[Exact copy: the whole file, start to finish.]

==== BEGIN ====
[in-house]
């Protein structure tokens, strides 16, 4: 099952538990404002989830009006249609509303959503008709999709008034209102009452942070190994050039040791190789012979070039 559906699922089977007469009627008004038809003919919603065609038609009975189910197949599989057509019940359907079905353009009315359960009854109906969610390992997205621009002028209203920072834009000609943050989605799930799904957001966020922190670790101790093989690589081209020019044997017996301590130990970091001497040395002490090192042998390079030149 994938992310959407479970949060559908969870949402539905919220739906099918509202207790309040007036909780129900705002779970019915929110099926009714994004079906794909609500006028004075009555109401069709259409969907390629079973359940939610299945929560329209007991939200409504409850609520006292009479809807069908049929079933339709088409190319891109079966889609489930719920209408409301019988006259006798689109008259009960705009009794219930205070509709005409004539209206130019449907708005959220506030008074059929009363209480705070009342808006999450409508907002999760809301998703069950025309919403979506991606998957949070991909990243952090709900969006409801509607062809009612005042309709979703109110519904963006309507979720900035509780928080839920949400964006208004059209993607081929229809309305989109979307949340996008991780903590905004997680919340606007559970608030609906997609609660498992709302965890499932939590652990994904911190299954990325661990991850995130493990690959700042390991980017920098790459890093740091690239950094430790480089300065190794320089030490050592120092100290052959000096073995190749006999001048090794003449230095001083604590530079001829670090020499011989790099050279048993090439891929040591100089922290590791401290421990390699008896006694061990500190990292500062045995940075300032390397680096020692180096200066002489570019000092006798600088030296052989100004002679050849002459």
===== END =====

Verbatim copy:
[in-house]
């Protein structure tokens, strides 16, 4: 099952538990404002989830009006249609509303959503008709999709008034209102009452942070190994050039040791190789012979070039 559906699922089977007469009627008004038809003919919603065609038609009975189910197949599989057509019940359907079905353009009315359960009854109906969610390992997205621009002028209203920072834009000609943050989605799930799904957001966020922190670790101790093989690589081209020019044997017996301590130990970091001497040395002490090192042998390079030149 994938992310959407479970949060559908969870949402539905919220739906099918509202207790309040007036909780129900705002779970019915929110099926009714994004079906794909609500006028004075009555109401069709259409969907390629079973359940939610299945929560329209007991939200409504409850609520006292009479809807069908049929079933339709088409190319891109079966889609489930719920209408409301019988006259006798689109008259009960705009009794219930205070509709005409004539209206130019449907708005959220506030008074059929009363209480705070009342808006999450409508907002999760809301998703069950025309919403979506991606998957949070991909990243952090709900969006409801509607062809009612005042309709979703109110519904963006309507979720900035509780928080839920949400964006208004059209993607081929229809309305989109979307949340996008991780903590905004997680919340606007559970608030609906997609609660498992709302965890499932939590652990994904911190299954990325661990991850995130493990690959700042390991980017920098790459890093740091690239950094430790480089300065190794320089030490050592120092100290052959000096073995190749006999001048090794003449230095001083604590530079001829670090020499011989790099050279048993090439891929040591100089922290590791401290421990390699008896006694061990500190990292500062045995940075300032390397680096020692180096200066002489570019000092006798600088030296052989100004002679050849002459």